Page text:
Check out an interview with the authors and an excerpt from the novel!
On March 6, 2018, join New York Times bestselling authors Shannon Hale and Dean Hale for an all-new Doreen Green prose novel adventure in “The Unbeatable Squirrel Girl: 2 Fuzzy, 2 Furious”!
Available for preorder now wherever books are sold, the sequel to this year’s hit read “The Unbeatable Squirrel Girl: Squirrel Meets World” finds our hero in the midst of a mysterious—and sinister—plot that threatens to overtake her hometown…and maybe the world!
What might we expect from Doreen Green as she takes on this challenge? We asked authors Shannon Hale and Dean Hale to find out.
Marvel.com: In the first novel, Doreen navigated being the new kid in school, making friends, and resolving conflicts (without super powers). What can readers expect from the second novel, “The Unbeatable Squirrel Girl: 2 Fuzzy, 2 Furious”?
Shannon Hale: We wanted to let her be her awesome, butt-kicking, hilarious, powerful self while still seeing her continue to develop and grow. She’s declared herself Squirrel Girl and unleashed her unbeatableness on the world, but it’s the Doreen Green part of her life that proves trickier. Just how do you be both a super hero and a middle school student at the same time?
Dean Hale: I know from personal experience that being a middle school kid with super human abilities is no walk in the park. Except for the occasional field trip to a nearby park. Also there are the evil organizations and horrifying abominations of nature to do battle with.
Shannon Hale: I’m never sure if you’re talking about yourself or Squirrel Girl, reminder: the parent organization at our kids’ school is not an evil organization.
Dean Hale: If the PTA president’s rant about the feasibility of “Alternative Ethics” didn’t convince you, I don’t know what will.
Marvel.com: You write the books together—can you tell us a bit about how that process works? Does your writing routine change from book to book?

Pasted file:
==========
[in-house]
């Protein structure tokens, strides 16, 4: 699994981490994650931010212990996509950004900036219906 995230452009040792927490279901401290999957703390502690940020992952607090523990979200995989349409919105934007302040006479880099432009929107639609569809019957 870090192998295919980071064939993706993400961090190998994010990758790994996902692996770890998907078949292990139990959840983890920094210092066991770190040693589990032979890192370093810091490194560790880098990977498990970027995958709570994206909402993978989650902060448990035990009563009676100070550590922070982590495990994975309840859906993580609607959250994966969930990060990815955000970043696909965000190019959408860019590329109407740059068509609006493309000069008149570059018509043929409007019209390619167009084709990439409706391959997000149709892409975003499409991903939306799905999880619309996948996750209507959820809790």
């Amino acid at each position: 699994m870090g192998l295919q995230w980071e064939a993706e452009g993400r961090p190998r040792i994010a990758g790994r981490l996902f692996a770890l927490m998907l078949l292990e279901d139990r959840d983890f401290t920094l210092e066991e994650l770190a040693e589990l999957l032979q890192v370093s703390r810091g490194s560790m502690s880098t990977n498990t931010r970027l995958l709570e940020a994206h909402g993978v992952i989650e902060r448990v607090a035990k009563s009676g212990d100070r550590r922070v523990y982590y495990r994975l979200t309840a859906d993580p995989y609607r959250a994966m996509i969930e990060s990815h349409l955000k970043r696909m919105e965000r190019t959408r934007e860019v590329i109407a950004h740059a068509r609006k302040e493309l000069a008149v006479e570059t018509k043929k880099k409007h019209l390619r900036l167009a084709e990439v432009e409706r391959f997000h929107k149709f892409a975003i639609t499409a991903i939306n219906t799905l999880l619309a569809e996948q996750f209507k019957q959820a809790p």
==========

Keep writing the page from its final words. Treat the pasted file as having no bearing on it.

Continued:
Shannon Hale: Comedy feels like the best kind of story to write because you’re basically just trying to make the other person laugh.
Dean Hale: Did you answer the question? I don’t think you answered the question. I think you might be dodging the question! What don’t you want people to know about our process? What are you hiding?!
Shannon Hale: I was graciously leaving bulk of the question for you to answer this time because I’m a generous person.
Dean Hale: Right. Okay. Let’s see…writing process…back and forth, leaving big chunks for the other person to complete because we are generous to each other…I think we covered it.
Marvel.com: What makes Squirrel Girl such a great character for young readers to discover and be inspired by?
Shannon Hale: One of our kids wants to be Squirrel Girl for Halloween and we couldn’t be prouder. But honestly, she’s also a great character for old readers like me to be inspired by. She’s just so fun and funny and optimistic.
Dean Hale: In my life, Squirrel Girl-ish tactics like reasoned dialogue, empathy, and humor have gotten me a lot farther than punching people in the face. Which isn’t to say face-punching doesn’t have its place, especially with lunatic robots and alien parasites. But I am confronted with those less and less these days…
Shannon Hale: Welcome to middle age!
Dean Hale: Thank you. I hope I survive the experience.
Now read an excerpt from the first pages of the super hero story!
The night was as cool as glass. Streetlamps cast orange cones of light onto the pavement, but everything in between them was darkness. Darkness so thick, you could gnaw on it.
Squirrel Girl perched atop a streetlamp, twelve feet above the quiet suburban street. Not the kind of place where you’d expect to run into a laser-blasting maniacal villain. Squirrel Girl’s bushy tail twitched. Her keen eyes raked the darkness for any sign of that dastardly ne’er-do-well.
The, her phone buzzed.
Finally! All this waiting was getting super boring. She went for the phone, scooping it out of a pouch on her utility belt. But a bunch of loose cashews spilled out of the pouched, and she fumbled the phone.
“Dang it,” she said, diving headfirst off the streetlamp. She caught the cell just before it could crack against the sidewalk, twisting to land on her feet.
On her phone was a text from Ana Sofía Arcos Romero, her BHFF [Best Human Friend Forever].
ANA SOFÍA: Are you hidden?
Squirrel Girl checked her surroundings in a super super=sleuth sleuth way. She was standing directly under the streetlamp, orange light falling over her as bright as a fire.
She leaped up into the shadowy branches of an oak tree in someone’s front yard.
Shannon Hale and Dean Hale’s “The Unbeatable Squirrel Girl: 2 Fuzzy, 2 Furious” is available to preorder now wherever books are sold!